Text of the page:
Fig. 2

With visual cues alone, chicks did not discriminate between the 3-dimensional ball and the 2-dimensional disk of the same size. The number of pecks (ordinate; mean±S.E.M.) during 30 sec was plotted against the trial number (abscissa). The presentation procedure is illustrated in the inset diagrams. Filled circles denote ball, and open circles disk. The n indicates the number of chick pairs used in each group. A: Without the transparent side window, chicks showed significant dishabituation to the disk after being habituated to the ball. The number of pecks in the 4th trial was significantly greater than the expected value (average of the 3rd and the 5th) with p=0.038. B: With the side window, however, chicks did not show dishabituated pecking in either group. No significant difference was found compared with the expected value (i.e., average of the 3rd and the 5th trials) (ns); Signed rank test (p>0.05). No significant difference was found between group 2 and 3 (NS); Mann-Whitney's U-test (p>0.05). Results of similar statistical tests are also shown in the following figures.


Fig. 3

Chicks discriminated the triangle and T-shape from the disk. A: After being habituated to the disk, chicks showed significant dishabituation to the T-shape (group 4). In group 5, where an opposite combination was examined, chicks failed to show dishabituation to the disk after the T-shape (ns). Between the two groups, the number of pecks did not differ between corresponding trials (NS; 1st, 2nd, 3rd, and 5th). B: Similar results were obtained between the disk and triangle, although the degree of dishabituation was weaker for the triangle than the T-shape shown in A. C: Chicks did not show dishabituation between the triangle and T-shape (ns).


Fig. 4

Effects of prior experiences of the disk on the discrimination between the triangle and T-shape. A: After habituation to the triangle in the 4th to the 6th trials, chicks showed a significant dishabituation to the T-shape in the 7th trial (p=0.019). B: After habituation to the T-shape, chicks failed to show a dishabituation to the triangle in the 7th trial (ns).


Fig. 5

Chicks discriminated among disks of different sizes, though loosely. A: Dishabituation did not occur between the disk and × 2 disk. B: There was also no dishabituation between the × and × 1/2 disk. C: After being habituated to the × 2 disk, chicks showed dishabituated pecking at the × 1/2 disk. However, chicks did not show dishabituation to the × 2 disk after the × 1/2 disk. Note that smaller objects tended to induce more pecks in the first trial. Comparisons between groups by Mann-Whitney's U-test; *: p < 0.05, **: p < 0.01, NS: p ≥ 0.05.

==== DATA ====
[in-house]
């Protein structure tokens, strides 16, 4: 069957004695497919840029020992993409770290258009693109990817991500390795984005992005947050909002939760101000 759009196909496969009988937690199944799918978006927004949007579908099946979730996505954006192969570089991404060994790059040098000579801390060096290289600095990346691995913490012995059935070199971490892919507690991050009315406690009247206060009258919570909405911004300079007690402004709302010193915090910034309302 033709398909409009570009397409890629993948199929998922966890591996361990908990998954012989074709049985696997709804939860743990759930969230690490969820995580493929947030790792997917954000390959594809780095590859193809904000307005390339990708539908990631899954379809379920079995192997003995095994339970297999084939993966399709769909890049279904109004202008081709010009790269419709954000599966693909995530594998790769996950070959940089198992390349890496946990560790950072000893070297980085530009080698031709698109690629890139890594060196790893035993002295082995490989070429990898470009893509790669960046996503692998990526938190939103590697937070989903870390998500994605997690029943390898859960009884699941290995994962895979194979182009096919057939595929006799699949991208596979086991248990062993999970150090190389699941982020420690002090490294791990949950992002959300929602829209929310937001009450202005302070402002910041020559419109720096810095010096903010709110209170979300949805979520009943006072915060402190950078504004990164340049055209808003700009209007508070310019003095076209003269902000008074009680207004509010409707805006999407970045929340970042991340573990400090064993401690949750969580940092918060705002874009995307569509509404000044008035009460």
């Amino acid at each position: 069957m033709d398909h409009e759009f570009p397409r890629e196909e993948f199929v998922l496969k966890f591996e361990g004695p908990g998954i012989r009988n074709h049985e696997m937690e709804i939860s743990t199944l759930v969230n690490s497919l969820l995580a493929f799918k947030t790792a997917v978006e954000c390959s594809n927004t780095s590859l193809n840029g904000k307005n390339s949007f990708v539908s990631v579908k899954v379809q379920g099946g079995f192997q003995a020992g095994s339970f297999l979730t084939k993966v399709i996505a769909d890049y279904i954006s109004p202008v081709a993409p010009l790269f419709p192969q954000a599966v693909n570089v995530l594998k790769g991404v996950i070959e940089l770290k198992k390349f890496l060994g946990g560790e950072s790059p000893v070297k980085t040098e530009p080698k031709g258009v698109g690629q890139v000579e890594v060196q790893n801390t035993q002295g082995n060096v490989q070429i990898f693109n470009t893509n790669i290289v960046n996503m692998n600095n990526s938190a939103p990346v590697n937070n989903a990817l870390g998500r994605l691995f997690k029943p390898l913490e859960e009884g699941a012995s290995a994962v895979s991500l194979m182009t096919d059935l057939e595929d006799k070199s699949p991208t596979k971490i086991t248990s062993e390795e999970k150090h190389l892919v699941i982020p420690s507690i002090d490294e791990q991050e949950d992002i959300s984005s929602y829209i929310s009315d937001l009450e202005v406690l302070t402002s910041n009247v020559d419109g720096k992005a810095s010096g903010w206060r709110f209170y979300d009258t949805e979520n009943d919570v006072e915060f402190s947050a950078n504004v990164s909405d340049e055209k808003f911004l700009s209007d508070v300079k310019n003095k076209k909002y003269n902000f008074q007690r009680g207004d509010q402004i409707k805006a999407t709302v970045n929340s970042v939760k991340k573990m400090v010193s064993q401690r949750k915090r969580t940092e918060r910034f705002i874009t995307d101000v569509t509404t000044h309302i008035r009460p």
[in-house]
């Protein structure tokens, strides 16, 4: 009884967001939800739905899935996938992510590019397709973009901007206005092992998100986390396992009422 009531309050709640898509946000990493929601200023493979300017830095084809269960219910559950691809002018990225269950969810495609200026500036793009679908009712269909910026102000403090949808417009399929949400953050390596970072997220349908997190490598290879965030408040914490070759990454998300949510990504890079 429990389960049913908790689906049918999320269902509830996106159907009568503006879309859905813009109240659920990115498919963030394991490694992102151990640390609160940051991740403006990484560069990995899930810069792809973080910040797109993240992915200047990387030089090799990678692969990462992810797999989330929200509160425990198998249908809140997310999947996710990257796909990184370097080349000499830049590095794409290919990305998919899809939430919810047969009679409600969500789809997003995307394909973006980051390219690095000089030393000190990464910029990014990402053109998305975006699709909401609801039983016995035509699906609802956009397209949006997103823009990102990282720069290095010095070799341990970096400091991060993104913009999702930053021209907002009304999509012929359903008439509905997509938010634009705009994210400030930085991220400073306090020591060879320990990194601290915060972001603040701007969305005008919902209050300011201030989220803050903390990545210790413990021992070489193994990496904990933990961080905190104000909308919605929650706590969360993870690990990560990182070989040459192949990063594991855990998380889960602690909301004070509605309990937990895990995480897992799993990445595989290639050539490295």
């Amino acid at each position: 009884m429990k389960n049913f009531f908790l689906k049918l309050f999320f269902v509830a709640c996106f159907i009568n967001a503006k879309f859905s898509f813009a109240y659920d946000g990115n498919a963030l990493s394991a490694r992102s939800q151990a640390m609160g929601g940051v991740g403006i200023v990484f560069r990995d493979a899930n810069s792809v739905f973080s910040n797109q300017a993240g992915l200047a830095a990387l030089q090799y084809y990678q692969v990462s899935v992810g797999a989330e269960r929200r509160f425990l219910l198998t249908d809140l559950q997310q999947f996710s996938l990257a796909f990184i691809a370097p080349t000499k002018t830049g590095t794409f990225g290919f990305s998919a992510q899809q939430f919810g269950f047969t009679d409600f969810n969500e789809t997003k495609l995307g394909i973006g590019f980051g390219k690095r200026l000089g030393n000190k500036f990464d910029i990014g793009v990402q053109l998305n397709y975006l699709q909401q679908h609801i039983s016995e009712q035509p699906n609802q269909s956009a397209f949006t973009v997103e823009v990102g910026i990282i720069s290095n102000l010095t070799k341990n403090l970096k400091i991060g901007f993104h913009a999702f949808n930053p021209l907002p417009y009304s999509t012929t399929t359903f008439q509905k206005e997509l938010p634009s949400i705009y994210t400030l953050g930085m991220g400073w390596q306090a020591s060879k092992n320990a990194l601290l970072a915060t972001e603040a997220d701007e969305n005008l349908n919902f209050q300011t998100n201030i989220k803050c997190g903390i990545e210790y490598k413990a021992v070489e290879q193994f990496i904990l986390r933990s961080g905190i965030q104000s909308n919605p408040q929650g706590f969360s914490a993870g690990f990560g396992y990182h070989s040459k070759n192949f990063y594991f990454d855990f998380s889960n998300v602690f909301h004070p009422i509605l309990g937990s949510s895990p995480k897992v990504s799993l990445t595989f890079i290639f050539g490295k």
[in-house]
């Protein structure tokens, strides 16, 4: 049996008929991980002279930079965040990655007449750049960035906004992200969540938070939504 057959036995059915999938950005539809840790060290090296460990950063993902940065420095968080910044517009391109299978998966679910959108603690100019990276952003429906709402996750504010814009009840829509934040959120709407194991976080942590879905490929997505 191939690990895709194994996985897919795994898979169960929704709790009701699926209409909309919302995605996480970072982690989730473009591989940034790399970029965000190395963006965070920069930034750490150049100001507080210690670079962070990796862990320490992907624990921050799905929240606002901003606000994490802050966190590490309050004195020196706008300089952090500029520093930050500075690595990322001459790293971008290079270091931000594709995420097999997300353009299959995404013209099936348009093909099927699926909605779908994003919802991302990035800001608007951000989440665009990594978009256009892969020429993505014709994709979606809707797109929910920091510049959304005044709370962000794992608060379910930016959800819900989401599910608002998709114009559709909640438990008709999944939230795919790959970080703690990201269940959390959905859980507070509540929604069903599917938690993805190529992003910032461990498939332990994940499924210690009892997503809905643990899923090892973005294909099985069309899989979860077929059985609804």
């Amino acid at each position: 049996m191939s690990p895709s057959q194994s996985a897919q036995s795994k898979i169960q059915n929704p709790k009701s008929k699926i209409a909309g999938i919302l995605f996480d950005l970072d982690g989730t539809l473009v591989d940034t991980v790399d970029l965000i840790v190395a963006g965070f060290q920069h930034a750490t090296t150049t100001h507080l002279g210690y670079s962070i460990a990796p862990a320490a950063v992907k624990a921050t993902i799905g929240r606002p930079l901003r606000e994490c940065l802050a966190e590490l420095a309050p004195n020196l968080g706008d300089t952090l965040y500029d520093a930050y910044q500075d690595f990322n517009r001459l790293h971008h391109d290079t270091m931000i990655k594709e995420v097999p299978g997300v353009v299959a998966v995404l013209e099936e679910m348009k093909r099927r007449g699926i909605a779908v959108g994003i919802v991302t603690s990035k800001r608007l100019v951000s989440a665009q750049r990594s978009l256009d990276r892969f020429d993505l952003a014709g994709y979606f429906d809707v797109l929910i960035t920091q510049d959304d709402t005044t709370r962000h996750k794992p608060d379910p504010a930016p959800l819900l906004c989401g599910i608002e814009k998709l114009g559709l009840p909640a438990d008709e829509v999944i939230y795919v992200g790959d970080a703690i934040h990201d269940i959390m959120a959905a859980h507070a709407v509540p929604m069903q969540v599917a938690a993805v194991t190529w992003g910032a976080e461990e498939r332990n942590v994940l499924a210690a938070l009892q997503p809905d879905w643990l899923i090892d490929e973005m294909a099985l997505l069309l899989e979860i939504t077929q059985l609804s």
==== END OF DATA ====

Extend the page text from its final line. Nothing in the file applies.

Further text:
Chicks did not visually discriminate between ball and disk

What mental images could chicks make upon pecking at a 3-dimensional ball? On the retina, the ball may give a disk-shaped image similar to the 2-dimensional disk. Otherwise, chicks may discriminate between these two objects based on differences such as surface shading and texture. Another possibility is that chicks rely on the tactile sensation caused by direct touch of the beak, and distinguish objects of different physical properties. The following three experimental groups were designed in order to differentiate among these possibilities.

Chick pairs were randomly assigned into 3 groups, and subject chicks were given 5 successive presentations. The same object was presented in the 1st to the 5th trials, except for the 4th trial when a different object was presented. These 3 groups are as follows:

  • Group 1: ball - ball - ball - disk - ball (without the side window)

  • Group 2: ball - ball - ball - disk - ball (with the side window)

  • Group 3: disk - disk - disk - ball - disk (with the side window)

Without the side window, chicks pecked directly at the object, and often bit and pulled it in attempts to eat it. With the side window, on the other hand, chicks did not peck at the objects directly. Instead, they pecked at the point on the acrylic plate where the test object was presented. No specific tactile cues could be obtained (see Fig. 1B). In addition, the side window prevented chicks from approaching and watching objects from the side, so that the retinal image of the object remained relatively unvaried.